Ranked for success

GPA competition creates unhealthy academic environment


Kaylee Aguilar

Students at Coppell High School and across the nation are put under heavy, often unnecessary stress, when ranked within their grade. Many high schools, including CHS, have moved away from a comprehensive class ranking system.

Nicholas Pranske, Staff Writer

From celebrity haircuts to best-selling novels, people are obsessed with ranking, listing and every other form of ordering. However, when this obsession is translated into the classroom, problems start to arise.


Every year in thousands of schools across America, students wait in anticipation for class ranks to be released. Class ranks are a mathematically configured listing of all the students of a grade in order from best to worst grade point average.


The student with the best GPA, or highest rank, is the valedictorian. The second-ranked student is known as the salutatorian.


With the release of these ranks, students instantly become more competitive, stressed and even jealous of their classmate’s ranks. In fact, it is fairly common to see students stop having active social lives outside of school or just lose friends altogether because of the added stress.


Because of the competitive drive that is associated with ranks, many students would rather stay home and study than hang out with their friends.


“[Students] have to get rest and have some fun in life. They can’t spend all their time on school,” Coppell High School lead counselor Debbie Fruithandler said.


People often associate ranks with cheating, which, in essence, is true. After being given knowledge of where they stand in the class, many students will cheat their way up the ranks.


Despite this, there are upsides to the ranking system. Many colleges, such as the University of Texas at Austin, have an automatic acceptance policy for the top seven percent of each high school’s graduating class. By releasing class ranks, high schools give many students the chance of admission into a top college.


“There’s a little bit of a misconception,” Fruithandler said. “[The ranking system] has helped our learners more than they know.”


In addition, class ranks are a good way of keeping rigor in the classroom. After all, a little competition never hurt anybody, right?


Well, not always; there is a fine line between healthy competition and flat-out cheating. Being pitted against one’s classmates often causes students to overload their schedule, creating stress for the student that would not necessarily be there without the ranking system. This, more often than not, leads to cheating within the classroom.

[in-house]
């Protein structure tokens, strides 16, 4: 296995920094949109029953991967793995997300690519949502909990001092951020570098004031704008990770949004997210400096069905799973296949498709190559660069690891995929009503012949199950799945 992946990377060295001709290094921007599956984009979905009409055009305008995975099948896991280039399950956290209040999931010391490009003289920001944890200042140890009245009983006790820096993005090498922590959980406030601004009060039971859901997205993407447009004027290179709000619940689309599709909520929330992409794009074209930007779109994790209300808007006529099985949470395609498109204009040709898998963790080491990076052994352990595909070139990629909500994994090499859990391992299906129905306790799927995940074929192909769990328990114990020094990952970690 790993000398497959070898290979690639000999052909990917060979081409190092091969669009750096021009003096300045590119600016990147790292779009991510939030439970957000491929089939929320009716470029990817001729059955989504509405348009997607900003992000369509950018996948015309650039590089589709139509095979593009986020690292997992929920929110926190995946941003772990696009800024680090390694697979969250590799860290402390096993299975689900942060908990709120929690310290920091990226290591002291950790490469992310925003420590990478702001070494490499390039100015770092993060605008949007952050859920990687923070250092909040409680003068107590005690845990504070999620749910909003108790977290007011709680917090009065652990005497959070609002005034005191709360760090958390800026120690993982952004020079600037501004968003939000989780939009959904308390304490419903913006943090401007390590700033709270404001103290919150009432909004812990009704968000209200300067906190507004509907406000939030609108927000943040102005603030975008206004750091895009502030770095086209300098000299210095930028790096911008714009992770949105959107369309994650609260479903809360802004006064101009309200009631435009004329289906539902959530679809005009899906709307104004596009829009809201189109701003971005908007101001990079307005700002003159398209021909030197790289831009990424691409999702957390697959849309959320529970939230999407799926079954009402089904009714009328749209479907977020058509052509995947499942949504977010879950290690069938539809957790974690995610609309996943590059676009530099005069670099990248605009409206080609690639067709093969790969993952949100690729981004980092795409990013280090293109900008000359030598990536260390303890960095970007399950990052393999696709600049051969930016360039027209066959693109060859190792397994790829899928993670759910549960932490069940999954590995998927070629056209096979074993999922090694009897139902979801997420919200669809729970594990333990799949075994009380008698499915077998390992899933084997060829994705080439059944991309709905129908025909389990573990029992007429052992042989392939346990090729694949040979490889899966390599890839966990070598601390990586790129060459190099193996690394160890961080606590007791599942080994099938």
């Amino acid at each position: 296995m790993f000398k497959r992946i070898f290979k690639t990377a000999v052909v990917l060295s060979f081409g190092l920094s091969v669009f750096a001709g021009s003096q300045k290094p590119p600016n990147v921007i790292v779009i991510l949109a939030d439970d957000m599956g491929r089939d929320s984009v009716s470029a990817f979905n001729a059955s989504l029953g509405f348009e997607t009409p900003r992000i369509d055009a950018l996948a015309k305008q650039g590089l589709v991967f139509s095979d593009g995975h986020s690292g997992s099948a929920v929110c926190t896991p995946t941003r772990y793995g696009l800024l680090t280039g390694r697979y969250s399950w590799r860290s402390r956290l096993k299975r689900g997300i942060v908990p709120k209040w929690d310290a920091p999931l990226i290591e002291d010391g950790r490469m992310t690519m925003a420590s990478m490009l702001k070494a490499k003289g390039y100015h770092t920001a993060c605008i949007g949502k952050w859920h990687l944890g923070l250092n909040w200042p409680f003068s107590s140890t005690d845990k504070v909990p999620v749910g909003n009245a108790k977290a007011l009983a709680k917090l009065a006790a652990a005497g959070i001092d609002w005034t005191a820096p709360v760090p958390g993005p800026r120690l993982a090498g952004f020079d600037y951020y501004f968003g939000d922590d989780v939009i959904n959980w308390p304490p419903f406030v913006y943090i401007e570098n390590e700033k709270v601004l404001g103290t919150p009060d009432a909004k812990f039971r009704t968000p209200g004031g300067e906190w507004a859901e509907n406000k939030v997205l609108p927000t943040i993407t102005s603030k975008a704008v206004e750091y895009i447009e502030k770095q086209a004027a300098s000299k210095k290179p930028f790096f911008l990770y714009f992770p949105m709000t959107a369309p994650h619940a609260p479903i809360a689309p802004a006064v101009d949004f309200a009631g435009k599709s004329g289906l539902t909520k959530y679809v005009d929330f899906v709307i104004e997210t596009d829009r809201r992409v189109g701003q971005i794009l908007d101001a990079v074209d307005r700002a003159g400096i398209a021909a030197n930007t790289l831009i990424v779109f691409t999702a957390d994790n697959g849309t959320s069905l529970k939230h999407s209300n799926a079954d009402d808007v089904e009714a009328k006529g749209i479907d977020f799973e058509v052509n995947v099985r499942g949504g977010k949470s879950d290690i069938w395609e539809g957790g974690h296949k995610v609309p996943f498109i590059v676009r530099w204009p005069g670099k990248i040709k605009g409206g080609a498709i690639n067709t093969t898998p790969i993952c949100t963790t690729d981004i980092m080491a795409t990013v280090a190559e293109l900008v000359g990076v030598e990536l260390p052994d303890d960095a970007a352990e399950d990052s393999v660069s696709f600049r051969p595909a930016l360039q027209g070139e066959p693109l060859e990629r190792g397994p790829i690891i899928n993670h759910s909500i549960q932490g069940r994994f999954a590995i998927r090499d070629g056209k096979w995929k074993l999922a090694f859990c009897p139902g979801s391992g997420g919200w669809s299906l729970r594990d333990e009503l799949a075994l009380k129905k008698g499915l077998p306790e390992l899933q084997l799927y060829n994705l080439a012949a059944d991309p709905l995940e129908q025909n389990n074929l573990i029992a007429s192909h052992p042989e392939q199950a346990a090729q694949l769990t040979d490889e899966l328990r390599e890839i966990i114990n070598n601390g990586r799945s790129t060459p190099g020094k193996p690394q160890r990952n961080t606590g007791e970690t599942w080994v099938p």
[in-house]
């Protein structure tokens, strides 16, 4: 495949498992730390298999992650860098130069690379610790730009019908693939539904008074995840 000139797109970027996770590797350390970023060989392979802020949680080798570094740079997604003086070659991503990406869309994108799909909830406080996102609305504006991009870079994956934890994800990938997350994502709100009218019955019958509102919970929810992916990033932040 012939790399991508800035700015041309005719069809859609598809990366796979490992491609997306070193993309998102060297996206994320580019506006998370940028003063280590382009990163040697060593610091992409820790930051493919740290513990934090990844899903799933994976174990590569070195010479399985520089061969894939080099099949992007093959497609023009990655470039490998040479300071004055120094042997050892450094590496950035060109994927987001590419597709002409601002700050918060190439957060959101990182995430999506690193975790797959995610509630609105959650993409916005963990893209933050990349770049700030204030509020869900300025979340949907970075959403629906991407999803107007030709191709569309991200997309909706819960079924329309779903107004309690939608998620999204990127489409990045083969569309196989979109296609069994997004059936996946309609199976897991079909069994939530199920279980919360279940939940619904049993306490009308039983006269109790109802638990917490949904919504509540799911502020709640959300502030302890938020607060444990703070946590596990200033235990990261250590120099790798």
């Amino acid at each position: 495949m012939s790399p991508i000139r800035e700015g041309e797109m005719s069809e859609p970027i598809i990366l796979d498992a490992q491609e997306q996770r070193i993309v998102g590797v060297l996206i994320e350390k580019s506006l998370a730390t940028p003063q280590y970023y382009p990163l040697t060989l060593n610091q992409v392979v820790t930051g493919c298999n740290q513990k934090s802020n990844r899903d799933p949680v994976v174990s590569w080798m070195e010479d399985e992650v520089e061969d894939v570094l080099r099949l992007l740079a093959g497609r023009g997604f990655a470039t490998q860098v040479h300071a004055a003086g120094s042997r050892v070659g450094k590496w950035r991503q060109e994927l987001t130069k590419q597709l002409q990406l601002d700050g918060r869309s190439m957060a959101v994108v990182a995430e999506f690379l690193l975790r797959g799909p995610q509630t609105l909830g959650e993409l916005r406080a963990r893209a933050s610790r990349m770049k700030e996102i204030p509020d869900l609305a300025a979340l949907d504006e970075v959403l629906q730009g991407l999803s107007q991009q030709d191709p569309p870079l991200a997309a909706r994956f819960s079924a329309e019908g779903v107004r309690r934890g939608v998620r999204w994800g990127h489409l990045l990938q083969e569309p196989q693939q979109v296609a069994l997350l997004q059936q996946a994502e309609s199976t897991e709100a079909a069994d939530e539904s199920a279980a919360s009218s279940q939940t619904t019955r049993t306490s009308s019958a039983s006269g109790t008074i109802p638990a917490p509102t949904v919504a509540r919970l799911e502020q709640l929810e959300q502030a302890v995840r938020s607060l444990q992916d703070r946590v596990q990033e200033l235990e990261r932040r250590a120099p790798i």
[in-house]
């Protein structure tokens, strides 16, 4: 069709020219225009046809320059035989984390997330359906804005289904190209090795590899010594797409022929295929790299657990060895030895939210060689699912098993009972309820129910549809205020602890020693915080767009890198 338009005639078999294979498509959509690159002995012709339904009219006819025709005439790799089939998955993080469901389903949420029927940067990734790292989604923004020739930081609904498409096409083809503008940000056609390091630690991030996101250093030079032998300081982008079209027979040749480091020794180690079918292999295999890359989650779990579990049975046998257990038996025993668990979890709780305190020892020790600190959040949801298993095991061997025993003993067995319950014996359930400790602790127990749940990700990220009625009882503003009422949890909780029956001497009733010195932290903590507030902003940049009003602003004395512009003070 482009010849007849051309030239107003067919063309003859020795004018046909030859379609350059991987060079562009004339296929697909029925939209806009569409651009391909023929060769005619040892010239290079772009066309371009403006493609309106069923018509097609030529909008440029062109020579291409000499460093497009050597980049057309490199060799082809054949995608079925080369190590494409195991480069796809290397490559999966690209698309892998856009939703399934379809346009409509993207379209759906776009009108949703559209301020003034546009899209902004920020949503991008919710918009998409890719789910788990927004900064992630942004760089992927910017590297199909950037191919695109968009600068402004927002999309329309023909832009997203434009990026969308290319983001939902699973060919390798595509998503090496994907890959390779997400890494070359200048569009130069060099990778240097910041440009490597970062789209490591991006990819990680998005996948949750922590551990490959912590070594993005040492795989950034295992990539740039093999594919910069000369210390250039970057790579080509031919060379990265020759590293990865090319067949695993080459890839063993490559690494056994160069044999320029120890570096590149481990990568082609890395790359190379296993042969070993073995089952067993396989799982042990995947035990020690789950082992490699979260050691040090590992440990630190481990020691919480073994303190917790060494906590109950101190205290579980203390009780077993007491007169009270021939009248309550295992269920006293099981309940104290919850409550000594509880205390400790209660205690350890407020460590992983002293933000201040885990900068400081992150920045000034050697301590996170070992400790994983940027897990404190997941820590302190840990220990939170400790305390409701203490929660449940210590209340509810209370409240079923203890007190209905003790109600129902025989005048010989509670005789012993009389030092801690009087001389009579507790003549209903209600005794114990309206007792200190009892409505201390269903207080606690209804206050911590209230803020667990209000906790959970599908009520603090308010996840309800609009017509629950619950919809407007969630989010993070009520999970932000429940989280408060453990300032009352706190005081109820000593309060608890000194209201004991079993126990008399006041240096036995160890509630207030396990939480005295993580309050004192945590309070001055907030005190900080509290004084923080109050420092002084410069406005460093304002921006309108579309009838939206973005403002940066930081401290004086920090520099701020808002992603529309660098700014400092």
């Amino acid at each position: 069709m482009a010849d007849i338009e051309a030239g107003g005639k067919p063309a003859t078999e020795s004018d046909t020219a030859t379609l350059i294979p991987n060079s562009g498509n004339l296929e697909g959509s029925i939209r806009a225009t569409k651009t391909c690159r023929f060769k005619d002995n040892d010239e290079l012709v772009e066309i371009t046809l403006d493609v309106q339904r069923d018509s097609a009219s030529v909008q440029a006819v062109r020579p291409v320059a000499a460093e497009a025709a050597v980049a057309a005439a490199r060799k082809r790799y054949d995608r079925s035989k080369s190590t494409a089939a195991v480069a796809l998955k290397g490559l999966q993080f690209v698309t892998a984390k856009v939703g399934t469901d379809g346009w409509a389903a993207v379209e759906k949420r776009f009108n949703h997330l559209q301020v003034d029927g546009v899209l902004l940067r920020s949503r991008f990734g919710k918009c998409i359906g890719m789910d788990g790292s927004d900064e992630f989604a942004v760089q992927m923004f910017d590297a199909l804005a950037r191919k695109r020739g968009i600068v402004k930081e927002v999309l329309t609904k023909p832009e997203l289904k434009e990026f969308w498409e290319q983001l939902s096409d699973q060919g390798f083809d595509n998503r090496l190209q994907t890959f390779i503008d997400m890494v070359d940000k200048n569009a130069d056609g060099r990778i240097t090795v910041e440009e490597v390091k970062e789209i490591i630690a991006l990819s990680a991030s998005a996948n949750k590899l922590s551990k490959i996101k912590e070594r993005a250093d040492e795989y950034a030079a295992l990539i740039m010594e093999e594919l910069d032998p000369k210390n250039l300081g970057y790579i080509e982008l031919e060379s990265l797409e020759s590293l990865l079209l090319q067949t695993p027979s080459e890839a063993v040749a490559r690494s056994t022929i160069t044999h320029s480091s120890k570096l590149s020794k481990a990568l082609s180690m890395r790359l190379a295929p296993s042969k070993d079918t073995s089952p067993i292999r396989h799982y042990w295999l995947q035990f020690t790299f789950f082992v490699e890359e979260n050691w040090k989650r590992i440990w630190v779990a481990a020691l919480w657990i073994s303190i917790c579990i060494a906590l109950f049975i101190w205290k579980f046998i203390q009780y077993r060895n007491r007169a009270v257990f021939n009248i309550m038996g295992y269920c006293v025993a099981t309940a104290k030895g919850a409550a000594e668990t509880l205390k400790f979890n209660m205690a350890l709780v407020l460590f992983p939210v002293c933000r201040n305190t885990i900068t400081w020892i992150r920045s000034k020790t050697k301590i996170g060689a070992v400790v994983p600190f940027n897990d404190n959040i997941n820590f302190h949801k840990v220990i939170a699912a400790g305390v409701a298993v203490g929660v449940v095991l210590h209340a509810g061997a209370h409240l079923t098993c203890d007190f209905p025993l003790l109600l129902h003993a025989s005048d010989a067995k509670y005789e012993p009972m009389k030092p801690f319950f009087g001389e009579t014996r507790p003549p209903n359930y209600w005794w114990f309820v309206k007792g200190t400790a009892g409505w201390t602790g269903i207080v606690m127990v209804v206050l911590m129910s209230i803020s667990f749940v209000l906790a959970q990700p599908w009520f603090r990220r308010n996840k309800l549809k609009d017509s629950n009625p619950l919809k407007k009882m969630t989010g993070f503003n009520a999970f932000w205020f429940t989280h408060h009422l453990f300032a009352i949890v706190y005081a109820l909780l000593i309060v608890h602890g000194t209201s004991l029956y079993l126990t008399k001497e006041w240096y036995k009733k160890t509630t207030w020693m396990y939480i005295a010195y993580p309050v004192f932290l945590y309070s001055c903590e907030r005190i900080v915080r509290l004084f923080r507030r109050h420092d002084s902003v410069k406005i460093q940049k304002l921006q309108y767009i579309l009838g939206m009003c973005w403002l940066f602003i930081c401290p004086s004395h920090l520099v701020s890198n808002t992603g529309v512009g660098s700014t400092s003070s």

It is not uncommon for students to check and compare homework assignments or in-class activities with each other. In fact, many teachers even encourage this collaboration. But, all it takes is one person to forget their math homework and all of the sudden, collaboration becomes collusion and eventually out-right cheating. This is often spurred on by ranking due to the push to compete and match higher-ranked students.


But being in higher-level classes, pressured by class ranks, does not always lead to cheating. Many high-level courses (AP/IB) set students on a path of success at the college level. So in this aspect, class ranks push students to do better, giving them a competitive drive to work harder and do better.


All in all, class rankings tend to encourage cheating and other forms of academic dishonesty more than it seems to drive students to do well. Many schools, including Coppell High School, are moving away from ranking and making the right decision in doing so.


“The only place that class rank is relevant is in the state of Texas where it matters [to colleges] that you’re in the top 10 percent,” Coppell High School Principal Dr. Nicole Jund said. “GPA and… engagement in community involvement is more important.”


Coppell stopped ranking students in the class in 2010 and has since moved to just ranking the top 10 percent for college admission/scholarship purposes. 

Although ranking students can give them a competitive drive, it often causes more harm than good. Because of this, schools should move towards a schooling system that does not have ranks, but still encourages work ethic and friendly competition.

Follow Nicholas on Twitter @Nick_Pranske8